Zimbabwe music superstar Oliver Mtukudzi has moved to quash rumours that he is HIV-positive following several false stories that he had died last year.

Arguably the country’s most successful musician, Mtukudzi has in the past revealed that he is diabetic.

His often sickly look has spawned persistent rumours that he has HIV and in December some online blogs even reported that he had died.

But the 60-year-old music maestro told CNN’s African Voices programme at the weekend that although he had many relatives who had succumbed to Aids, he was not HIV-positive himself.

“I am not HIV-positive myself but I have dealt with HIV and Aids programmes, a lot of them,” he said.

He disclosed that his brother Robert and four of his band members had died of Aids in quick succession in the 1980s.

“My brother Robert died of Aids…so I had all the reason to try and help and give awareness to the people and fight the stigma,” Mtukudzi said. “I am glad the stigma in Zimbabwe has fallen away, not completely though.

“People now talk about it, they don’t hide it.”

Zimbabwe has 1.2 million people living with HIV but the prevalence rate has been falling significantly in the past few years.

Death watch

Mtukudzi has also worked with the World Health Organisation (WHO) since the 1980s to spread HIV/Aids awareness.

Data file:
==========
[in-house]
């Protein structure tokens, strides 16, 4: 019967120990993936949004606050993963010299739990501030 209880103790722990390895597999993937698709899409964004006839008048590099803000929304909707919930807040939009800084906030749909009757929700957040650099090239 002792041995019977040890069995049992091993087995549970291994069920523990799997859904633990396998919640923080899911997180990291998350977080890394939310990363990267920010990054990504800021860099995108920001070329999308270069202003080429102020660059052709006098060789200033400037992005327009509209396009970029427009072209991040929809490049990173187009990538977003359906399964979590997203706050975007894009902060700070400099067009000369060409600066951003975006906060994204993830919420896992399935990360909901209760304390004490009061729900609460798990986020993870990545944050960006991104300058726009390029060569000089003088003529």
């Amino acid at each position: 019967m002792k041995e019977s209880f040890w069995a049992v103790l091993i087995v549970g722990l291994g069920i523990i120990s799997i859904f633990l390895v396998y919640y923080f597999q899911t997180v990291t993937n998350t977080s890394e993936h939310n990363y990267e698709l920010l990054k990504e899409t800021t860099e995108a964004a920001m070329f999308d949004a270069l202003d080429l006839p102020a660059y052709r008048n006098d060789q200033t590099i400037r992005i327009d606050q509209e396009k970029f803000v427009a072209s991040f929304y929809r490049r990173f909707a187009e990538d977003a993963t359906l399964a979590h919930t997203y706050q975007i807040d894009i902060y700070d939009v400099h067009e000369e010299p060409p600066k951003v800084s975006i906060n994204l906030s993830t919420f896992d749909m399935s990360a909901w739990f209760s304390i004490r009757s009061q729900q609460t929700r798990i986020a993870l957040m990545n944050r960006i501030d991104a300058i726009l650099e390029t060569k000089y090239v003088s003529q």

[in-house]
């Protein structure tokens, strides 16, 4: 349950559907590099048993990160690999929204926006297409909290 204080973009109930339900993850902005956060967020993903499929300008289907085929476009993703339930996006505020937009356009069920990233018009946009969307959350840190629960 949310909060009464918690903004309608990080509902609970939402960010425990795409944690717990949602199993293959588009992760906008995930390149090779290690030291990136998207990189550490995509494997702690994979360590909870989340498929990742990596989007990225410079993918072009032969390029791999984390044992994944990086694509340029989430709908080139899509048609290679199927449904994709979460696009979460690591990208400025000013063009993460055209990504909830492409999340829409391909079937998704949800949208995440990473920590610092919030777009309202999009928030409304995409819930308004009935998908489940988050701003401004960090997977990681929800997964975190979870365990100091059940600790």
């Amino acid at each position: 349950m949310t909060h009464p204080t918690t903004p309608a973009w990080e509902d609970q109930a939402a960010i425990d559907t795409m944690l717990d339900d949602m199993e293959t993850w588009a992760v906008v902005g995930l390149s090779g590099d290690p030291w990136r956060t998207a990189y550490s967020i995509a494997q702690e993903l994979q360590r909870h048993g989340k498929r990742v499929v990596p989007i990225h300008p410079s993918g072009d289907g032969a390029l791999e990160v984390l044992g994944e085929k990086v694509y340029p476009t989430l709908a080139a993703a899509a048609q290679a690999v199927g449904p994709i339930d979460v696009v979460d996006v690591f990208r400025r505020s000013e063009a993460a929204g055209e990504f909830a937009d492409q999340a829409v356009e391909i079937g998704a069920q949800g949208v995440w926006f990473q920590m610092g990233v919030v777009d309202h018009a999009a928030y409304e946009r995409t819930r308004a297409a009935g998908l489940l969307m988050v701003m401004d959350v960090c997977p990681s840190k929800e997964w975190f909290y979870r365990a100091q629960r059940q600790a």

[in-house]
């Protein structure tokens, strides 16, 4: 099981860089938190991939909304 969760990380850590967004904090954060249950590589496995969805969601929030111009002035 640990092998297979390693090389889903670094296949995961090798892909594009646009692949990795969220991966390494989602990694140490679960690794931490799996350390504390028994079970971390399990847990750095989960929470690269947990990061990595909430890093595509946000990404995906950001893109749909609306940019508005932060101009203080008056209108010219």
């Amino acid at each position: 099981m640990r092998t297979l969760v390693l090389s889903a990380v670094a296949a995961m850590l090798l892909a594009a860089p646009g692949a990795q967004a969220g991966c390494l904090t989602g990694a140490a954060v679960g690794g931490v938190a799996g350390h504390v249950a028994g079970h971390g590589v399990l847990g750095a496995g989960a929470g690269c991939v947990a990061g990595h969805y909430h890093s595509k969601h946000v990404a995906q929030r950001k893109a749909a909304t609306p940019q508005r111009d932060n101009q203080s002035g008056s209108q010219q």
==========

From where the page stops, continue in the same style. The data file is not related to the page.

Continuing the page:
“I am one of the very first artists in Zimbabwe to be approached about HIV by the World Health Organisation, that was 1987,” he told CNN. “Nobody knew about the disease in Zimbabwe and I was lucky to get the material about the disease.

“I had to learn and come up with a song which made me go to Swaziland where I actually saw people infected and affected, so I had a better understanding of the disease than my fellow artists because they hadn’t seen it and I had seen that.”

The musician went on to pen several hits that address HIV and Aids-related issues.

Last year he was appointed UNICEF Goodwill Ambassador to raise HIV and Aids awareness in Eastern and Southern Africa.

In 2009, Mtukudzi’s manager Sam Mataure said the persistent death rumours were affecting the musician’s family.

“These rumours are sadly not new but their effect remains the same,” he said then. “No-one wants to hear of themselves as dead.

“Those peddling these false rumours should really consider their effect on Mtukudzi’s family, his friends and his fans.

“You have so much opinion about Tuku out there you would think Zimbabwe is full of medical doctors.”

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